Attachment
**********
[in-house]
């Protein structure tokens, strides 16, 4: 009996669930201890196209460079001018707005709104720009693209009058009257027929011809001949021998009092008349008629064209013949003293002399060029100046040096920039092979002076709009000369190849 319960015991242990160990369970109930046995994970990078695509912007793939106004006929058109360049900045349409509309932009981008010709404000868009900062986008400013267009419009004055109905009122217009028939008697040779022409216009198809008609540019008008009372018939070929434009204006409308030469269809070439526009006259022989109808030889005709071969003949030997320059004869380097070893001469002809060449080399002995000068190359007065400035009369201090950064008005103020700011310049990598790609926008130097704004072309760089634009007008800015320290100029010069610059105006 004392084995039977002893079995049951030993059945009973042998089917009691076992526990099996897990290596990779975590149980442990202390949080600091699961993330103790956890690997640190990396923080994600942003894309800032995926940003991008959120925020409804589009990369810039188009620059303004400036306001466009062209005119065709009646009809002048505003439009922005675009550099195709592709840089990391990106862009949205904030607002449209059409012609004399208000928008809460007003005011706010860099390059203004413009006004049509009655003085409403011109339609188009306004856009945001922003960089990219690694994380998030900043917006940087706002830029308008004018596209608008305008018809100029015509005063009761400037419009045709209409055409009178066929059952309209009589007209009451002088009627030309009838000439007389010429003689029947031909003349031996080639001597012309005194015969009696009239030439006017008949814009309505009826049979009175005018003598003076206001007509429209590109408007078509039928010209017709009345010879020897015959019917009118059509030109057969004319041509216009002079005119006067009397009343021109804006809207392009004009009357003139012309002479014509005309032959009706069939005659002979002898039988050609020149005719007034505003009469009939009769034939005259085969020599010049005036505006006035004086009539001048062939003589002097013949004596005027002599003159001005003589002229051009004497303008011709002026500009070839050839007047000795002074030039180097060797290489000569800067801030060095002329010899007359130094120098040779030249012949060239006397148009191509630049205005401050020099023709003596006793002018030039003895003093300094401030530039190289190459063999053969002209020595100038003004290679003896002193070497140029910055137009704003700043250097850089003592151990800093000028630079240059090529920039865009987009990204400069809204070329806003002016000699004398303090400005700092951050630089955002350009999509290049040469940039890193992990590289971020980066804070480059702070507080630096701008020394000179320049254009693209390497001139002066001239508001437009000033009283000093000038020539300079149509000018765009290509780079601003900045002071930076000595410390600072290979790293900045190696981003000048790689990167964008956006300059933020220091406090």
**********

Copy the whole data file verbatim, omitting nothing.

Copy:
[in-house]
């Protein structure tokens, strides 16, 4: 009996669930201890196209460079001018707005709104720009693209009058009257027929011809001949021998009092008349008629064209013949003293002399060029100046040096920039092979002076709009000369190849 319960015991242990160990369970109930046995994970990078695509912007793939106004006929058109360049900045349409509309932009981008010709404000868009900062986008400013267009419009004055109905009122217009028939008697040779022409216009198809008609540019008008009372018939070929434009204006409308030469269809070439526009006259022989109808030889005709071969003949030997320059004869380097070893001469002809060449080399002995000068190359007065400035009369201090950064008005103020700011310049990598790609926008130097704004072309760089634009007008800015320290100029010069610059105006 004392084995039977002893079995049951030993059945009973042998089917009691076992526990099996897990290596990779975590149980442990202390949080600091699961993330103790956890690997640190990396923080994600942003894309800032995926940003991008959120925020409804589009990369810039188009620059303004400036306001466009062209005119065709009646009809002048505003439009922005675009550099195709592709840089990391990106862009949205904030607002449209059409012609004399208000928008809460007003005011706010860099390059203004413009006004049509009655003085409403011109339609188009306004856009945001922003960089990219690694994380998030900043917006940087706002830029308008004018596209608008305008018809100029015509005063009761400037419009045709209409055409009178066929059952309209009589007209009451002088009627030309009838000439007389010429003689029947031909003349031996080639001597012309005194015969009696009239030439006017008949814009309505009826049979009175005018003598003076206001007509429209590109408007078509039928010209017709009345010879020897015959019917009118059509030109057969004319041509216009002079005119006067009397009343021109804006809207392009004009009357003139012309002479014509005309032959009706069939005659002979002898039988050609020149005719007034505003009469009939009769034939005259085969020599010049005036505006006035004086009539001048062939003589002097013949004596005027002599003159001005003589002229051009004497303008011709002026500009070839050839007047000795002074030039180097060797290489000569800067801030060095002329010899007359130094120098040779030249012949060239006397148009191509630049205005401050020099023709003596006793002018030039003895003093300094401030530039190289190459063999053969002209020595100038003004290679003896002193070497140029910055137009704003700043250097850089003592151990800093000028630079240059090529920039865009987009990204400069809204070329806003002016000699004398303090400005700092951050630089955002350009999509290049040469940039890193992990590289971020980066804070480059702070507080630096701008020394000179320049254009693209390497001139002066001239508001437009000033009283000093000038020539300079149509000018765009290509780079601003900045002071930076000595410390600072290979790293900045190696981003000048790689990167964008956006300059933020220091406090």